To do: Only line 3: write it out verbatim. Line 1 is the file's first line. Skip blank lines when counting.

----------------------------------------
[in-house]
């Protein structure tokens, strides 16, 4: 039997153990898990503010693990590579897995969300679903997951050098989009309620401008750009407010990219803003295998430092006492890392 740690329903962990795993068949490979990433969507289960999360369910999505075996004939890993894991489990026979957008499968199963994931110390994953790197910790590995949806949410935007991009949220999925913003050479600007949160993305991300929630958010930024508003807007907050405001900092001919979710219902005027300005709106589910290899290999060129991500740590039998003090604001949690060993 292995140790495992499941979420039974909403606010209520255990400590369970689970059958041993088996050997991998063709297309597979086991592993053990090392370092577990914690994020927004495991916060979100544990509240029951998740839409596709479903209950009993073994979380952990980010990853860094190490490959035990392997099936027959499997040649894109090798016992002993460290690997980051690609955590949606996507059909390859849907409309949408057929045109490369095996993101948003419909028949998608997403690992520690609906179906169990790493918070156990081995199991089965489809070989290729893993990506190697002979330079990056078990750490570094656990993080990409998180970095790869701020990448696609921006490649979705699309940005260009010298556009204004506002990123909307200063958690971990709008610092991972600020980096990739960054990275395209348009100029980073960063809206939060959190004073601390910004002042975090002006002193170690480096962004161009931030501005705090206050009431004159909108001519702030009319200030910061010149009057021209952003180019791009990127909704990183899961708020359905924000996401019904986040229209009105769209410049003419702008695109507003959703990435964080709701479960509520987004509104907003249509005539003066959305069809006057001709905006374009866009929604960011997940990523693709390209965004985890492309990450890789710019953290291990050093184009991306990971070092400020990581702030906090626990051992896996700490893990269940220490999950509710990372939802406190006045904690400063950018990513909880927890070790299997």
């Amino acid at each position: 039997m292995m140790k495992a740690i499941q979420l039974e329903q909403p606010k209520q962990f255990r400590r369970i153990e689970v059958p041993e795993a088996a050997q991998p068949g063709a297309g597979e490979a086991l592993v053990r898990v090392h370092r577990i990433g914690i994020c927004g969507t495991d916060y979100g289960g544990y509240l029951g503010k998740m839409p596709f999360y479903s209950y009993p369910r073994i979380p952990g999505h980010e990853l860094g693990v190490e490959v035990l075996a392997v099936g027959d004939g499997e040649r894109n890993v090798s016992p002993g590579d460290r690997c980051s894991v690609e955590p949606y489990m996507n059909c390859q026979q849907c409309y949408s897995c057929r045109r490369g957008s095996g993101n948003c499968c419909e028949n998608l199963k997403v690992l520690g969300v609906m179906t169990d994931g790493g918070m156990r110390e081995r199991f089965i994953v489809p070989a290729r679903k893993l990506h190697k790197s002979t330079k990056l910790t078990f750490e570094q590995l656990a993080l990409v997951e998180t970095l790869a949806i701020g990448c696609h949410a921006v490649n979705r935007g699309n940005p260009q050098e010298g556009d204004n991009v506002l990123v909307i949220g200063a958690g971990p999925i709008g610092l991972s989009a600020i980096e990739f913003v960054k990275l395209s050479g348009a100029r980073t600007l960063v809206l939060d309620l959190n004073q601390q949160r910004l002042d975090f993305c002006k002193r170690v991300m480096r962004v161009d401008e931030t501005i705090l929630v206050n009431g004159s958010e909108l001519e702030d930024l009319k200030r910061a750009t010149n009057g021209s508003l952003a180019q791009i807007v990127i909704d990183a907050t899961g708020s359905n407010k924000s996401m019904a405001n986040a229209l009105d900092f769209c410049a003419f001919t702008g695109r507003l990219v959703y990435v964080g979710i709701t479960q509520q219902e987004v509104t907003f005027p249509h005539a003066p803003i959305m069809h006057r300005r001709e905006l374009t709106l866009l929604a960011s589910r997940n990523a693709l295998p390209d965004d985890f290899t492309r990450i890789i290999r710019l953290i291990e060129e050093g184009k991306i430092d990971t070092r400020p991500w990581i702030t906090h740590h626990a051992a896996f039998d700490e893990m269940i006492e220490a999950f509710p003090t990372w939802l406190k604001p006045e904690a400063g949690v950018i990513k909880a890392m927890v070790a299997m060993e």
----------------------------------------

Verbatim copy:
């Amino acid at each position: 039997m292995m140790k495992a740690i499941q979420l039974e329903q909403p606010k209520q962990f255990r400590r369970i153990e689970v059958p041993e795993a088996a050997q991998p068949g063709a297309g597979e490979a086991l592993v053990r898990v090392h370092r577990i990433g914690i994020c927004g969507t495991d916060y979100g289960g544990y509240l029951g503010k998740m839409p596709f999360y479903s209950y009993p369910r073994i979380p952990g999505h980010e990853l860094g693990v190490e490959v035990l075996a392997v099936g027959d004939g499997e040649r894109n890993v090798s016992p002993g590579d460290r690997c980051s894991v690609e955590p949606y489990m996507n059909c390859q026979q849907c409309y949408s897995c057929r045109r490369g957008s095996g993101n948003c499968c419909e028949n998608l199963k997403v690992l520690g969300v609906m179906t169990d994931g790493g918070m156990r110390e081995r199991f089965i994953v489809p070989a290729r679903k893993l990506h190697k790197s002979t330079k990056l910790t078990f750490e570094q590995l656990a993080l990409v997951e998180t970095l790869a949806i701020g990448c696609h949410a921006v490649n979705r935007g699309n940005p260009q050098e010298g556009d204004n991009v506002l990123v909307i949220g200063a958690g971990p999925i709008g610092l991972s989009a600020i980096e990739f913003v960054k990275l395209s050479g348009a100029r980073t600007l960063v809206l939060d309620l959190n004073q601390q949160r910004l002042d975090f993305c002006k002193r170690v991300m480096r962004v161009d401008e931030t501005i705090l929630v206050n009431g004159s958010e909108l001519e702030d930024l009319k200030r910061a750009t010149n009057g021209s508003l952003a180019q791009i807007v990127i909704d990183a907050t899961g708020s359905n407010k924000s996401m019904a405001n986040a229209l009105d900092f769209c410049a003419f001919t702008g695109r507003l990219v959703y990435v964080g979710i709701t479960q509520q219902e987004v509104t907003f005027p249509h005539a003066p803003i959305m069809h006057r300005r001709e905006l374009t709106l866009l929604a960011s589910r997940n990523a693709l295998p390209d965004d985890f290899t492309r990450i890789i290999r710019l953290i291990e060129e050093g184009k991306i430092d990971t070092r400020p991500w990581i702030t906090h740590h626990a051992a896996f039998d700490e893990m269940i006492e220490a999950f509710p003090t990372w939802l406190k604001p006045e904690a400063g949690v950018i990513k909880a890392m927890v070790a299997m060993e």